The magnitude and spatial patterns of historical and future hydrologic change in California’s watersheds

Resource Location: 
Remotely hosted on free website
Thorne, James H., Ryan Boynton, Lorraine E. Flint, Alan L. Flint
February, 2015
Geographic Keywords:

Process-based models that link climate and hydrology permit improved assessments of climate change impacts among watersheds. We used the Basin Characterization Model (BCM), a regional water balance model to (1) ask what is the magnitude of historical and projected future change in the hydrology of California’s watersheds; (2) test the spatial congruence of watersheds with the most historical and future hydrologic change; and (3) identify watersheds with high levels of hydrologic change under drier and wetter future climates. We assessed change for 5135 watersheds over a 60-year historical period and compared it to 90-year future projections. Watershed change was analyzed for climatic water deficit, April 1st snowpack, recharge, and runoff. Watersheds were ranked by change for the historical and two future scenarios. We developed a normalized index of hydrologic change that combined the four variables, and identified which watersheds show the most spatial congruence of large historical change and continued change under the two futures. Of the top 20% of all watersheds (1028), 591 in the Sierra Nevada Mountains and Northwestern ecoregions have high spatial congruence across all time periods. Among watersheds where change accelerates in the future, but not historically, a majority are congruent between both climate models, predominantly in the Sierra Nevada, Cascade Ranges and the Northwestern ecoregions. This congruence of impacts in watersheds under drier or wetter scenarios is driven by snowpack, but in areas with low snowpack, hydrologic change varied spatially depending on projected precipitation and temperature, with 151 watersheds in Northwestern California showing high levels of drying under the drier scenario, while 103 watersheds in Central western and Southwestern California show increasing hydrologic activity under the wetter scenario. In some regions, the loss of snowpack allows the cycle of runoff and recharge to function without delay represented by springtime snow melt, causing these watersheds to become more immediately hydrologically responsive to changing climate. The study also found watersheds with low rainfall that have already passed through their highest response to changing climate, and show less future change. The methods used here can also be used to identify watersheds resilient to changing climate.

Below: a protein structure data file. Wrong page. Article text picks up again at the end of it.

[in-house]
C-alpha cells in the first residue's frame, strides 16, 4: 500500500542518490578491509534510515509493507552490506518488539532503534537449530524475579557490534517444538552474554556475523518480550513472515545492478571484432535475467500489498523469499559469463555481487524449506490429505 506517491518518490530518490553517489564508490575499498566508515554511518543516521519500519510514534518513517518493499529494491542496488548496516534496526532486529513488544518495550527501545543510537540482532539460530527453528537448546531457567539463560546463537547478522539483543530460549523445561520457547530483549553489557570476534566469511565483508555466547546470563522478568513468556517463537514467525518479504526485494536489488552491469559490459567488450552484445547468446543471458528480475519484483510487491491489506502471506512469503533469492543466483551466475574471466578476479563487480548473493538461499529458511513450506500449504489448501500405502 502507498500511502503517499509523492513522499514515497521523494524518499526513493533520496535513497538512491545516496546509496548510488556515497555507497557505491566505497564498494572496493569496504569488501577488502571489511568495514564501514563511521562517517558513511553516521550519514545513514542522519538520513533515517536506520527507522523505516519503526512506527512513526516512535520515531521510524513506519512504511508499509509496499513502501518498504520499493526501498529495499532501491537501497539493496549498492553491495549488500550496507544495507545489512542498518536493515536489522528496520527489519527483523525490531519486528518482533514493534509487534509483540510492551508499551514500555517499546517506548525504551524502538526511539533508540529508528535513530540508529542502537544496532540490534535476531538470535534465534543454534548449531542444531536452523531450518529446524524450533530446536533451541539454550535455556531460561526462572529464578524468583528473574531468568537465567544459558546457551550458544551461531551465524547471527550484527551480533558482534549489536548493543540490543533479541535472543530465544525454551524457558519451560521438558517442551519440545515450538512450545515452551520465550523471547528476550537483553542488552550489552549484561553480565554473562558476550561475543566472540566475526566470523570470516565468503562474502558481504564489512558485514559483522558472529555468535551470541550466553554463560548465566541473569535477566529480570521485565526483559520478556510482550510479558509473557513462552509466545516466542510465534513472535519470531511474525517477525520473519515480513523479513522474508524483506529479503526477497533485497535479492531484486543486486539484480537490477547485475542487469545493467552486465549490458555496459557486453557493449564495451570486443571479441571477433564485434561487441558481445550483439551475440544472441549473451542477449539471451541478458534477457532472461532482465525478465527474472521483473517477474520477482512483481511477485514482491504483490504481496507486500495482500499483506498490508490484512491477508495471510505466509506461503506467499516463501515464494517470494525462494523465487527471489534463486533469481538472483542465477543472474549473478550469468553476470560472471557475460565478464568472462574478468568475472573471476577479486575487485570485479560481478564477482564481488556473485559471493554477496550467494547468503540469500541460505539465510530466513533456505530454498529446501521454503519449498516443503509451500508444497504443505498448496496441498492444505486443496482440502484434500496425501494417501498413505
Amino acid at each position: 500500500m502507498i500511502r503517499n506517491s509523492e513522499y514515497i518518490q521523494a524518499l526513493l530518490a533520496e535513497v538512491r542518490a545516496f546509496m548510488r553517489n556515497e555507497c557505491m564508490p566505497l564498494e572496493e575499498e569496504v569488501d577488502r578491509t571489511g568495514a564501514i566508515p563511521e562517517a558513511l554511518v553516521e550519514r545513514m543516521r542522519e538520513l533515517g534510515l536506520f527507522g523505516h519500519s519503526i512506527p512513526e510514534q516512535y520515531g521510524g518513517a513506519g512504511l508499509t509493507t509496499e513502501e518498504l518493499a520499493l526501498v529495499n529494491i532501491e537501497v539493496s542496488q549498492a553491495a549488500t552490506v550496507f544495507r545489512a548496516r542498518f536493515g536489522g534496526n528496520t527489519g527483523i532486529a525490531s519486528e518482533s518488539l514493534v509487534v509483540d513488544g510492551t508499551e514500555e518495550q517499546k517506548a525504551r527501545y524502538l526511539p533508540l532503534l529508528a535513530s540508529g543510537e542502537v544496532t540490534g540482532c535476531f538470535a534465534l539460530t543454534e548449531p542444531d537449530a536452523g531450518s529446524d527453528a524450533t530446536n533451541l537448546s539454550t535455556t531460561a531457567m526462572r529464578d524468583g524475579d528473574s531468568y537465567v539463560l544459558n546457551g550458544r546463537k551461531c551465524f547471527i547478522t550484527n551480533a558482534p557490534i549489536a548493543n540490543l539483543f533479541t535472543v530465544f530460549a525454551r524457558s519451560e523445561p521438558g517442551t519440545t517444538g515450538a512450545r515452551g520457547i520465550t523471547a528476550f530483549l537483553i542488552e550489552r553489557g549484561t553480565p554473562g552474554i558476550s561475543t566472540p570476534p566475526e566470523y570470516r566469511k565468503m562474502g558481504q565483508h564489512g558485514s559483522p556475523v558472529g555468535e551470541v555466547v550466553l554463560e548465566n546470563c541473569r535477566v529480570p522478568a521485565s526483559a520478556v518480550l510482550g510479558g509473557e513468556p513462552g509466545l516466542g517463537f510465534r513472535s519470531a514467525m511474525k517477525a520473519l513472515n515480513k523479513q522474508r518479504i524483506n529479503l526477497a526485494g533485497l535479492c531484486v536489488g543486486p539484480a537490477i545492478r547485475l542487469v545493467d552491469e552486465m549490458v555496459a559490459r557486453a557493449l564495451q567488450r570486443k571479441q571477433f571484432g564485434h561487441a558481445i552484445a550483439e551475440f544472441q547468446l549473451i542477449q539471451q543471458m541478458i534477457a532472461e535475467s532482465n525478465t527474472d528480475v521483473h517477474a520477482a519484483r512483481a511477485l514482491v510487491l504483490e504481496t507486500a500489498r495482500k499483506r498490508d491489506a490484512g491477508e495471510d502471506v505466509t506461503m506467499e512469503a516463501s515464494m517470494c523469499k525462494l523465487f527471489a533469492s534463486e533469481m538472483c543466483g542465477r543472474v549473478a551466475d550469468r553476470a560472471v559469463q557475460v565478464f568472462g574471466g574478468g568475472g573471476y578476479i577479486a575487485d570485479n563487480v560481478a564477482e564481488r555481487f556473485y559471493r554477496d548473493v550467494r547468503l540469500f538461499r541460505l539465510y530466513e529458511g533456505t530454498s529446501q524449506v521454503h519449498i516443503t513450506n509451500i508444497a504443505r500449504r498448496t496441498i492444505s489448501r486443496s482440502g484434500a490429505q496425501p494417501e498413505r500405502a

Thorne, J. H., R. Boynton, L. E. Flint, and A. L. Flint. 2015. The magnitude and spatial patterns of historical and future hydrologic change in California’s watersheds. Ecosphere 6:30.

Attached Files: